Kazakhstan has passed legislation on its latest bid to legalise shadow capital and property, as well as moves to clamp down on money laundering, as part of a plan that ultimately seeks to make the country more attractive to investors.
Kazakh President Nursultan Nazarbayev on June 30 signed a bill that will allow the legalisation of shadow capital and property starting on September 1. It will run until the end of 2015. Astana says it hopes the 16-month campaign will bring as much as $12bn out of the grey economy.
The move is part of a wider effort by Astana to bring greater transparency to the country's capital flows. Nazarbayev also signed amendments to legislation on Kazakhstan's ratification of the EU's anti-money laundering convention, which if finally joined in 2011 - close to a decade after it first applied.
Money legalised during the campaign will be deposited in special savings accounts at commercial banks, or invested in domestic assets, Deputy Prime Minister and Finance Minister Bakhyt Sultanov told a news conference when plans for the amnesty were first announced in May.
Kazakhs will be able to deposit their previously illicit cash for five years at market interest rates (up to 10.5% for tenge-denominated deposits). Alternatively, they will be able to invest it in government securities, bonds issued by banks and state companies, shares floated as part of the "People's IPO" programme and stocks traded on the Kazakh Stock Exchange. Those wishing to get their hands on hard cash sooner will pay a penalty.
"In future citizens themselves will choose an instrument of legalisation. If a citizen legalising money doesn't want to use available mechanisms of investment, they can dispose [of] their money as they wish," Sultanov said. "If they withdraw this money they will pay a levy worth 10% of money legalised."
Legalised money and property will be exempt from income tax. The law rules out the legalisation of property and money received as a result of criminal or corrupt activities.
Sultanov said he expects to see $10-12bn emerge from the shadows. According to government estimates, the grey economy equates to around 20% of the official economy. Kazakhstan's GDP stood at $221bn in 2013.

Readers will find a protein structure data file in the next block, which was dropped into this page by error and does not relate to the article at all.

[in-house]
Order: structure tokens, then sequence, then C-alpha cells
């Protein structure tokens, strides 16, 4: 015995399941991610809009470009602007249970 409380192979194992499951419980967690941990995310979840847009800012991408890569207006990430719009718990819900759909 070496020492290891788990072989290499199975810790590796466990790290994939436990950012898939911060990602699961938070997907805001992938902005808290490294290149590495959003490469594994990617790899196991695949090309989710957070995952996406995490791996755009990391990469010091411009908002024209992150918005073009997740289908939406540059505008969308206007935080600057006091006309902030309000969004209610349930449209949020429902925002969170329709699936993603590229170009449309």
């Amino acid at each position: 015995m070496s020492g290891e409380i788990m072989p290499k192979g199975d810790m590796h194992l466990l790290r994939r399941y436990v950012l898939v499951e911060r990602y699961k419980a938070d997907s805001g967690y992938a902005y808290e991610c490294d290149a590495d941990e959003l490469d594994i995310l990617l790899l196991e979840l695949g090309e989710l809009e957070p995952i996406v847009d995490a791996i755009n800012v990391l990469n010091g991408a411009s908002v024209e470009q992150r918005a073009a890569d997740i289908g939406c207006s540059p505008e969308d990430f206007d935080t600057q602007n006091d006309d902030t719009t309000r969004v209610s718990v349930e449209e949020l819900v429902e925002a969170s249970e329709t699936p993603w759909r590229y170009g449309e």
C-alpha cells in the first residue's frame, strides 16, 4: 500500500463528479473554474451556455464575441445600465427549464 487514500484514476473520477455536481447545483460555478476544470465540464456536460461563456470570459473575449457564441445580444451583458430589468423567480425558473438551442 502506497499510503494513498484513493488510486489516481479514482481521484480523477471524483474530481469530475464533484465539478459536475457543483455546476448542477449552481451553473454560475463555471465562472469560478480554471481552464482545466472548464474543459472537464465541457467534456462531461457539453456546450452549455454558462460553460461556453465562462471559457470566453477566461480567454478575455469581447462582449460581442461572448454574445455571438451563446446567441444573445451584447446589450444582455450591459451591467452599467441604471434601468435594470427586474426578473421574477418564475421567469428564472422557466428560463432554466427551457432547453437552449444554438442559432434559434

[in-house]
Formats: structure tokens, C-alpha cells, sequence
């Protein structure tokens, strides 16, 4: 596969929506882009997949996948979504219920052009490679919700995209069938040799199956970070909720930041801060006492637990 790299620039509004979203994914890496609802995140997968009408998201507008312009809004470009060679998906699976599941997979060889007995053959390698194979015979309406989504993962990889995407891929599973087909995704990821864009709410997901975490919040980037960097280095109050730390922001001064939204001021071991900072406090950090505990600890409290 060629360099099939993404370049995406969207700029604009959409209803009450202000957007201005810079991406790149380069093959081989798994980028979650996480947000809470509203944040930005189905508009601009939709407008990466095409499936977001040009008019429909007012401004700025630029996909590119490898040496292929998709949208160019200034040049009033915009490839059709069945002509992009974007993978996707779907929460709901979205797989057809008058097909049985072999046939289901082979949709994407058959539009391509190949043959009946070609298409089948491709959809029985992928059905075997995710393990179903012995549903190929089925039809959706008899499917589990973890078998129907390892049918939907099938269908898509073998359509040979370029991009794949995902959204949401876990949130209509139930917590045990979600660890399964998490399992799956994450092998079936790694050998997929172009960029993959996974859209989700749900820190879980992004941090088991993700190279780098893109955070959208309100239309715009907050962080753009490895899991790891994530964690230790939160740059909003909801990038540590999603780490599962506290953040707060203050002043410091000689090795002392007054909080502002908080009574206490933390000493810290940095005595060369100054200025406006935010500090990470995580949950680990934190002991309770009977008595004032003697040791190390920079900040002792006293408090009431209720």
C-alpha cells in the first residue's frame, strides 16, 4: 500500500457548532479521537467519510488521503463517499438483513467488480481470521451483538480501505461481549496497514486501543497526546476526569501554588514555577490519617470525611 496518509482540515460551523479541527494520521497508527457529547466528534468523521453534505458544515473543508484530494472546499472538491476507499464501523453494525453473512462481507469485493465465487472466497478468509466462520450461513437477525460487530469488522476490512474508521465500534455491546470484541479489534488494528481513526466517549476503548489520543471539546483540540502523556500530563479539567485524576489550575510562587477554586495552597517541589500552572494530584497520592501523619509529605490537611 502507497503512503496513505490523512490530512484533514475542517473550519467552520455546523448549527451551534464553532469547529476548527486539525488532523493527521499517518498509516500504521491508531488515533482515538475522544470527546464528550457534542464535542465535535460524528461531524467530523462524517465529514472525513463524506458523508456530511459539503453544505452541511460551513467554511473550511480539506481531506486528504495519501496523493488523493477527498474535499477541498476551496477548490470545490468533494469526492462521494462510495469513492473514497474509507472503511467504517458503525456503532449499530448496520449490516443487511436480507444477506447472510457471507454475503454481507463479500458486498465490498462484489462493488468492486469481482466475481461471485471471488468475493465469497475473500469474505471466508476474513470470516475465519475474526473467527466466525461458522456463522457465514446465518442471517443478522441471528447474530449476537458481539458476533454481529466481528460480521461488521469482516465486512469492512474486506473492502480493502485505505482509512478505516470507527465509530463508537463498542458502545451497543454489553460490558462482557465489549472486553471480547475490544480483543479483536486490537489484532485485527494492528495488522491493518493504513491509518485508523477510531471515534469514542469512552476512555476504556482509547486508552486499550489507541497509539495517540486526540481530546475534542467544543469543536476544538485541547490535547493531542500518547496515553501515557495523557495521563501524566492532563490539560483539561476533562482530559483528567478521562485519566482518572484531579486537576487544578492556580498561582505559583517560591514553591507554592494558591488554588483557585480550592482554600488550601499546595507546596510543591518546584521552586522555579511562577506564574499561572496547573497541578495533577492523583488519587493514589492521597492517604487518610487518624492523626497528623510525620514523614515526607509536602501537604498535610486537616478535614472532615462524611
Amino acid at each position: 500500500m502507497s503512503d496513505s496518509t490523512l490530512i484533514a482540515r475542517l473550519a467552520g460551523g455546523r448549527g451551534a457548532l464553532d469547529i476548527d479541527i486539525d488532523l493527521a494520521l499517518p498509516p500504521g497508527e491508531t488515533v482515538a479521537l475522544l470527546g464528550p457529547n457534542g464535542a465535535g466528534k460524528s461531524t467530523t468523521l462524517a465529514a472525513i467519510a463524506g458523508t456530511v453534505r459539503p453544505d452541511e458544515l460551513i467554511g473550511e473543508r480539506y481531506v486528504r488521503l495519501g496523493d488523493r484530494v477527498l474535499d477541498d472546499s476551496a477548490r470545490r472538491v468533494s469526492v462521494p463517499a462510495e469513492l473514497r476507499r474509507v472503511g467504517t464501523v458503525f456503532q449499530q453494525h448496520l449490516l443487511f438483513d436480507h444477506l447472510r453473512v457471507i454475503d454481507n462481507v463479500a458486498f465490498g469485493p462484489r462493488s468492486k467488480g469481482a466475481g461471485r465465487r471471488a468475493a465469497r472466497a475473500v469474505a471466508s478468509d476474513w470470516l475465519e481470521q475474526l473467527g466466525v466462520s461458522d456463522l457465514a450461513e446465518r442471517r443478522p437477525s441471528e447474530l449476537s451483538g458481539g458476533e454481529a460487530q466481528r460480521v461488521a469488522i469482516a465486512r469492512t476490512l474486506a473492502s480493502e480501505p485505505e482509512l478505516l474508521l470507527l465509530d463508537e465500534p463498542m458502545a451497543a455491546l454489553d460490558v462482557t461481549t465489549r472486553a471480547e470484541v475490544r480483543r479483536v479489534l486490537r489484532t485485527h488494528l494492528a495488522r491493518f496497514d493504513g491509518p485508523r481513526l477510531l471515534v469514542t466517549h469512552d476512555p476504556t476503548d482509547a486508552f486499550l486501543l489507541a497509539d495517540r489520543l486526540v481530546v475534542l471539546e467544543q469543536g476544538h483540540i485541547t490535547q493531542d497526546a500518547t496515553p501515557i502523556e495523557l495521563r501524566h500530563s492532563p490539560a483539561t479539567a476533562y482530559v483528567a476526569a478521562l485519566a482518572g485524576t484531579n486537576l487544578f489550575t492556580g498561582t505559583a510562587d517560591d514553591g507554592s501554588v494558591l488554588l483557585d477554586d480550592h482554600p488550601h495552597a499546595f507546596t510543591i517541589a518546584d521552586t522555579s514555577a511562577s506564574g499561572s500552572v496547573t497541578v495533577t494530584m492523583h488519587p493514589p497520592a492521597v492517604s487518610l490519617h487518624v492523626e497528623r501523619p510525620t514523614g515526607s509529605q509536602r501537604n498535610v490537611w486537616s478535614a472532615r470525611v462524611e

That's despite two previous campaigns to legalise shadow capital and undocumented property. The first amnesty in 2001 saw around 3,000 Kazakh citizens legalise a total of $480m in a 20-day campaign. In 2006-2007, $5.3bn ($3bn in money and $2.3bn in property) was declared.
The ultimate aim is to help attract additional funds and investment to the economy, Finance Minister Bakyt Sultanov said according to local media.
The Kazakh parliament adopted a new criminal code on June 11, toughening punishment for money-laundering, income from illegal activity and terrorism funding. The hope is that the toughened measures will encourage a greater uptake of the legalisation campaign. The new criminal code has now been sent to the president for signing.
In March, the Kazakh financial police announced it is to step up efforts to clamp down on capital flight to offshore accounts and to improve transparency over ownership. Olzhas Bektenov of Kazakhstan's Agency for Combating Economic Crimes and Corruption added "the lack of transparency in the structure of ownership in strategic Kazakh companies," is also a pressing problem. "Currently, the identification of the ultimate beneficiary is not possible," he said.
In February, one Kazakh deputy proposed the country should create its own offshore zone, in a bid to keep capital from leaving the country. "Kazakhstan invested $3.6bn in the Virgin Islands, $2.6bn in the Seychelles, and $1.9bn in Cyprus," claimed Tursunbek Omurzakov, according to Trend.
The MP also noted that a Russian plan for an offshore zone in the far east creates additional risk of capital flight, as there will be no restriction on money flows within the Eurasian Economic Union. "We should work with such countries: sign agreements and exchange tax information," he demanded.
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